One of the things that Sunny found in the boot of Olaf’s car was a large eggplant and she did not use this in the meal. Instead she hid it but as she rolled it past the car the white-faced women caught her. In response to the question of what she was up to Sunny says ‘Aubergine’ which is translated as ‘I’ve concocted a plan involving this eggplant, and it doesn’t matter if I tell you about it because you never understand a single word I say.’

Then Olaf appears with Esme and they’re all dressed in their finery. Olaf’s got a new suit decorated with eyes like on his tattoo and Esme’s is covered in red, yellow and orange triangular shapes like flames, with black lace at the top like smoke. Olaf is so excited that he can’t contain himself and announces that he can’t wait to see ‘the Hotel Denouement in flames’. This must be the last safe place that they’re planning to burn down!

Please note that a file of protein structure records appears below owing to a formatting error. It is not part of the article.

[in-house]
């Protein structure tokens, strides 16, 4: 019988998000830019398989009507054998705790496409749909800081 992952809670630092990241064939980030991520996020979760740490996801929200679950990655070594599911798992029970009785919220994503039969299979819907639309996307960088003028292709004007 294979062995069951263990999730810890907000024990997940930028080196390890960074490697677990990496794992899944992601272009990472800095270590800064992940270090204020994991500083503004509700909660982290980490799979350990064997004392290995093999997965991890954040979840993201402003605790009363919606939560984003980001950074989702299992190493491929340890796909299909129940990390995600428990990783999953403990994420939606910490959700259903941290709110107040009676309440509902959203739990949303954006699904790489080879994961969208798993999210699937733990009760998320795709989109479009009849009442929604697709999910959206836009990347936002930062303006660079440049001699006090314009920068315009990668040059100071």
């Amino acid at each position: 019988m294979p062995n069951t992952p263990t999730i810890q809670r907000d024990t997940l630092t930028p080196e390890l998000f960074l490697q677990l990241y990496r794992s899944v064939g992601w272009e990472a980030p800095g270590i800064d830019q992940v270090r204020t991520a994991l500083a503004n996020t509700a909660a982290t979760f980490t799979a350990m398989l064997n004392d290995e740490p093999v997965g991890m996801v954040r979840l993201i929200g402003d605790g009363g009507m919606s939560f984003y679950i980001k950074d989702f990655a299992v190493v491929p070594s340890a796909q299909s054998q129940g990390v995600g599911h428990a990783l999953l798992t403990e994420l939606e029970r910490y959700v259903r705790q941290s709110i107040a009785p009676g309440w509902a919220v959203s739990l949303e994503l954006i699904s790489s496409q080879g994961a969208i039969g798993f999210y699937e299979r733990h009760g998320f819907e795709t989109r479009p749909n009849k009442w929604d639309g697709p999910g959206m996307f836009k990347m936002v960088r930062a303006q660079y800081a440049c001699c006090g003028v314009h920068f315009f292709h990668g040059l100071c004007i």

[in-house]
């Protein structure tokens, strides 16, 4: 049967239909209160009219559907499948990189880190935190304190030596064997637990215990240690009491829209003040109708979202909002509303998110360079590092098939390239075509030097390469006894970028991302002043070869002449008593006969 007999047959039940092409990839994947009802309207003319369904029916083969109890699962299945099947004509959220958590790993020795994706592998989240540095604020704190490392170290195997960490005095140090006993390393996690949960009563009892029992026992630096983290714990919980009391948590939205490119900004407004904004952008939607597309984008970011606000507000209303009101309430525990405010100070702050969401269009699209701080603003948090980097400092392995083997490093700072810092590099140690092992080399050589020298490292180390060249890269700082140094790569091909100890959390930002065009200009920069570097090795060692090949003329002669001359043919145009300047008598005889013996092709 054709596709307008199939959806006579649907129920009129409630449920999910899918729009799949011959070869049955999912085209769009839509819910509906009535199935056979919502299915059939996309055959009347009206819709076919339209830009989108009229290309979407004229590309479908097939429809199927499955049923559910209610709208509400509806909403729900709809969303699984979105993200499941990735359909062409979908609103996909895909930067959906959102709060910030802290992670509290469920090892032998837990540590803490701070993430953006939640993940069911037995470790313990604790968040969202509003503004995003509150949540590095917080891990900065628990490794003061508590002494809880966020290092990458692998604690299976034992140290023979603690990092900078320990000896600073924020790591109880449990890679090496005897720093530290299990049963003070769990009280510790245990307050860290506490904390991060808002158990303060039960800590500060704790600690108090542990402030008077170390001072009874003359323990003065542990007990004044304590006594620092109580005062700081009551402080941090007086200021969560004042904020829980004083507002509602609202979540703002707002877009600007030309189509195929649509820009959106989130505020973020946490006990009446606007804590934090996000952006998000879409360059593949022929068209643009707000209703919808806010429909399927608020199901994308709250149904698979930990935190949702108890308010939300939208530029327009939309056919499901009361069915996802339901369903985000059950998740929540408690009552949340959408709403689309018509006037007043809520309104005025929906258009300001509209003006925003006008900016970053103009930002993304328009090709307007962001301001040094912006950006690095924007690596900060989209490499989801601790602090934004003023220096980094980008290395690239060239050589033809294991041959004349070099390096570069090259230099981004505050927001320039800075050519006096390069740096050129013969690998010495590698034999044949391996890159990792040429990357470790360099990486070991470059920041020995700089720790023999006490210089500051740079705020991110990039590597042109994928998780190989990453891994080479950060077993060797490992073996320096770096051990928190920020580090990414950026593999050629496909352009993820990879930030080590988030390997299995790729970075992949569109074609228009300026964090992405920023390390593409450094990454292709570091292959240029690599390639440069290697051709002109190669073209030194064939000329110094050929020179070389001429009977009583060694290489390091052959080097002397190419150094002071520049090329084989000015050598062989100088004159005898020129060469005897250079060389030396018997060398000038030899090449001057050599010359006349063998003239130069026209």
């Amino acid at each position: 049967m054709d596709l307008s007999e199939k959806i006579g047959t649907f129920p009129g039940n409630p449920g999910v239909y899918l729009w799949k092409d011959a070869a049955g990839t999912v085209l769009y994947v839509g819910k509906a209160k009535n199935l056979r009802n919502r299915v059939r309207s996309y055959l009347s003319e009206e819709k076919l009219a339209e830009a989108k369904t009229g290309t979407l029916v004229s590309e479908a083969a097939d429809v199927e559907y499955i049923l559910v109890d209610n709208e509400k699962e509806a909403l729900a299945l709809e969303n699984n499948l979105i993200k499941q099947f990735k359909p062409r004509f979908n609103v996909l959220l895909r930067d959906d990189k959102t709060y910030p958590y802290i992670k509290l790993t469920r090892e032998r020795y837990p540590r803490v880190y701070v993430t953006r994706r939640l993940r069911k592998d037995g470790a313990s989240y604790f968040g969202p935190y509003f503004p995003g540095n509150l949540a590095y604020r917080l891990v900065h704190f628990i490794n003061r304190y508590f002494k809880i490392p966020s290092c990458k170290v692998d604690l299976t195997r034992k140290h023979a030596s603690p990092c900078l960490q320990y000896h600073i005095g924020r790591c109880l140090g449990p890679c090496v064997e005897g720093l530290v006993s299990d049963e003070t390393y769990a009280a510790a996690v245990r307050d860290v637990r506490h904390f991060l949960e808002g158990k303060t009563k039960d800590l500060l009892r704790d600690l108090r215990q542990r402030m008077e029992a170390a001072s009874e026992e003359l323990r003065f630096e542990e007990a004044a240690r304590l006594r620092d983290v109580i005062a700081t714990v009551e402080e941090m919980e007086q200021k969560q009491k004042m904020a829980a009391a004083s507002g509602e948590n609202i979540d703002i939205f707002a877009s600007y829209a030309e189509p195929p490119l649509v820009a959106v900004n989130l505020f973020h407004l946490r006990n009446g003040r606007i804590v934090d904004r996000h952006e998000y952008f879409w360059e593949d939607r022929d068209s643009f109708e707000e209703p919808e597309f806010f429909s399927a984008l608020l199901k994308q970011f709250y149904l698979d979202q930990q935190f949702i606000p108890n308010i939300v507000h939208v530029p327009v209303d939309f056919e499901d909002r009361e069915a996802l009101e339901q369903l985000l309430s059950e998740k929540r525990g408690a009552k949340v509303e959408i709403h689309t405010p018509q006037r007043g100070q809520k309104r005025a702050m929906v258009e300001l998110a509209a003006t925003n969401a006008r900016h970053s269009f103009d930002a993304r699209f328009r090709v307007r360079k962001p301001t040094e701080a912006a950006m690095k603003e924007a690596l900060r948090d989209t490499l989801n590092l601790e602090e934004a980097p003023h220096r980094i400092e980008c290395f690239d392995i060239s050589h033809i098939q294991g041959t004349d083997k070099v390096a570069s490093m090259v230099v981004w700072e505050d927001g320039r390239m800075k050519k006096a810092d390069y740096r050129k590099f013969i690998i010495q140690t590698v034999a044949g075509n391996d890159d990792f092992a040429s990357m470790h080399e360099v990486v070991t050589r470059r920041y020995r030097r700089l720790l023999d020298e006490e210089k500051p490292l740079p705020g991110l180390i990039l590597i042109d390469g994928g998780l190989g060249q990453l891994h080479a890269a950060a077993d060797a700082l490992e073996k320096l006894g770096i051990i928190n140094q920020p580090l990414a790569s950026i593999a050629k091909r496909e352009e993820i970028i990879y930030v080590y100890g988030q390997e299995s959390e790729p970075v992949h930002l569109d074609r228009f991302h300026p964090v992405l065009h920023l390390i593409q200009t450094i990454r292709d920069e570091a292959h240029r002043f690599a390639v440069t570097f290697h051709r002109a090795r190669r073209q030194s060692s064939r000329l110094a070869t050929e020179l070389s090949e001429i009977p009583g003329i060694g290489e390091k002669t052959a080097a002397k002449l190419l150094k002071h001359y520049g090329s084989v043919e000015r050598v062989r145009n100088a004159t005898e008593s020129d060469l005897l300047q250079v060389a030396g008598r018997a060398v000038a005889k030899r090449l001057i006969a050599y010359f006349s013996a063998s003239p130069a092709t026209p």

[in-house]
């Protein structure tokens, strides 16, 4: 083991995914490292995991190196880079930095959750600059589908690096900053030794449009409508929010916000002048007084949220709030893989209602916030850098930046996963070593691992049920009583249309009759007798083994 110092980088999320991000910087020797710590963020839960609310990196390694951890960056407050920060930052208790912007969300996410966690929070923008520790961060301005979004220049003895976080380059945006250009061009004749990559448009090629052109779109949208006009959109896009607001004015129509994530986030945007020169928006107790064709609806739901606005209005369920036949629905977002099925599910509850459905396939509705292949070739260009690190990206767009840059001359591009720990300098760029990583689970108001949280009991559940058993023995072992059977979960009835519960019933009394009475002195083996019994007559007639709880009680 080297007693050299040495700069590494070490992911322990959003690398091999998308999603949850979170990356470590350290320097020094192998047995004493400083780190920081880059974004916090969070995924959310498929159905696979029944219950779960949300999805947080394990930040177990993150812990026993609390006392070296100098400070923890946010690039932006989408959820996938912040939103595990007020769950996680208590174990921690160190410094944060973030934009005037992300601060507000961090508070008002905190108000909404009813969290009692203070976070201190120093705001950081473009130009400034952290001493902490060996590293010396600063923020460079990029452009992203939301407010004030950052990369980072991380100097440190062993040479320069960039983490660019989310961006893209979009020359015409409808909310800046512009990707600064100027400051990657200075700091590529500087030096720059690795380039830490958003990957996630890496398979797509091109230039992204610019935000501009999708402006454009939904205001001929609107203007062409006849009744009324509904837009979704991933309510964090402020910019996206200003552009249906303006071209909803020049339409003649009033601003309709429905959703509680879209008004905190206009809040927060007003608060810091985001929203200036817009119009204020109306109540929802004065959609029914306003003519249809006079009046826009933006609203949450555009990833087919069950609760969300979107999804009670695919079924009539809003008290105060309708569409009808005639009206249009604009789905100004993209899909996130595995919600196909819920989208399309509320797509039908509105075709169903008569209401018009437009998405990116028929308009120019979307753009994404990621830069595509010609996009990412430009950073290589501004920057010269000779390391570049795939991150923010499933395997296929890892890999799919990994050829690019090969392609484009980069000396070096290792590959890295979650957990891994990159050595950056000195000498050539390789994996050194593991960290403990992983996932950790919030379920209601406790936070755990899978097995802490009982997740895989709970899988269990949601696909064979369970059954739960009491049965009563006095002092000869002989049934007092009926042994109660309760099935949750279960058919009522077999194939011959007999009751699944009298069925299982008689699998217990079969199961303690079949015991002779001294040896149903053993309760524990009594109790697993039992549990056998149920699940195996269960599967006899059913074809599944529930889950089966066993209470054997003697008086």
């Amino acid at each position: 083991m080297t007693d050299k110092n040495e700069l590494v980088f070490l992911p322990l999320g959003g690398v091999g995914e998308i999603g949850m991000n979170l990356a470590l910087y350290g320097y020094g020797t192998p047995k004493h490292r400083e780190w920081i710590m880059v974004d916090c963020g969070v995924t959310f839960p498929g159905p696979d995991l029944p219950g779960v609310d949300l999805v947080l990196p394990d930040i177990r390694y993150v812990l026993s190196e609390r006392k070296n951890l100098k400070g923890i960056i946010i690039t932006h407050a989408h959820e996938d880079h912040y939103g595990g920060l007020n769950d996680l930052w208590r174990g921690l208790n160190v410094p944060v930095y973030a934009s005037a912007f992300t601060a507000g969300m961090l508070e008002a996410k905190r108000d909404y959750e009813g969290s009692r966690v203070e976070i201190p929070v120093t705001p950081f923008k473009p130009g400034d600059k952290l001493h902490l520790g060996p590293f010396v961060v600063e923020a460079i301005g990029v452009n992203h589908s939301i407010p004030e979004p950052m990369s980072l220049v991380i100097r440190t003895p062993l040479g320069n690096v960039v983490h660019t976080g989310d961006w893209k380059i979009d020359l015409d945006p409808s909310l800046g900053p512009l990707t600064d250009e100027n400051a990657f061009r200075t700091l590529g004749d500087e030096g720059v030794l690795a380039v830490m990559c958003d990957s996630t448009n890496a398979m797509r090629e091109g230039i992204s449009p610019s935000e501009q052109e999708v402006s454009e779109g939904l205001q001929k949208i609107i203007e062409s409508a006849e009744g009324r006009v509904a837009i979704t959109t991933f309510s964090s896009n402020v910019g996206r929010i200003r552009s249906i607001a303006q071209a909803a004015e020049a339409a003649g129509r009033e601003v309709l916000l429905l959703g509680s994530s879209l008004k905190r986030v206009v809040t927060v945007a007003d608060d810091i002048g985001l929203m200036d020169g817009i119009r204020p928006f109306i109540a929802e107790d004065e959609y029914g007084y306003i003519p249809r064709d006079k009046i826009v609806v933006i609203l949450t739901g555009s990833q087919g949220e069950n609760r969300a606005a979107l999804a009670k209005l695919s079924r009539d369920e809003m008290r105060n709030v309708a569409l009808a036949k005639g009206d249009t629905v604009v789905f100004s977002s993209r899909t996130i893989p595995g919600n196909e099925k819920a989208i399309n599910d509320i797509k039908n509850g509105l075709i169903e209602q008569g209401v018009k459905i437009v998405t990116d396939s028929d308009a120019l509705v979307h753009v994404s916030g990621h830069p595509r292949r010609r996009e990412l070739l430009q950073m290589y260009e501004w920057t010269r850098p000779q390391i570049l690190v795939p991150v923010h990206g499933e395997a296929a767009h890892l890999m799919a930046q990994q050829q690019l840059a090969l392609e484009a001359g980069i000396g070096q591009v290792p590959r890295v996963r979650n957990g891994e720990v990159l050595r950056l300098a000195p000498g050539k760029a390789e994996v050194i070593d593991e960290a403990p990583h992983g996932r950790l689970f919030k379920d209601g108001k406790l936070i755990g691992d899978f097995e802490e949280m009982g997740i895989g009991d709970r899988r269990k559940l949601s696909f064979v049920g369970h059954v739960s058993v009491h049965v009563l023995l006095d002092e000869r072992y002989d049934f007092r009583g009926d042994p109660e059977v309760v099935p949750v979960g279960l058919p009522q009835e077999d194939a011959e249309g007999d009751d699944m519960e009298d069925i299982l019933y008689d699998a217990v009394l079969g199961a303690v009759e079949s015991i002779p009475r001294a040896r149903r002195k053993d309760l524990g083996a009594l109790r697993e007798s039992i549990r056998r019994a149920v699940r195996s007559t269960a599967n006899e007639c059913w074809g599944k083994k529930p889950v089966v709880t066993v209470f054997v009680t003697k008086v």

Esme also mentions the fact that there will be lots of eagles in the sky but is distracted by her craving for a cigarette. One of the white-faced ladies points out green smoke coming from the bottom of the waterfall. Esme really wants to go down and get herself some more green cigarettes but Olaf suggests that he send Sunny down to get them. Sunny eagerly agrees with this proposition but Esme doesn’t trust her.

Esme’s got a plan anyway, she’ll sled down the waterfall and it’ll hardly take her any time at all. Sunny’s response, ‘Drat!’ really says it all, but we still get a translation anyway ‘That is exactly what I was planning on doing.’ So Sunny is sent to her casserole dish to prevent her from seeing any of Olaf’s preparations while Esme hops on the toboggan and heads down the waterfall. I’m not too sure how she was planning on getting back up again though.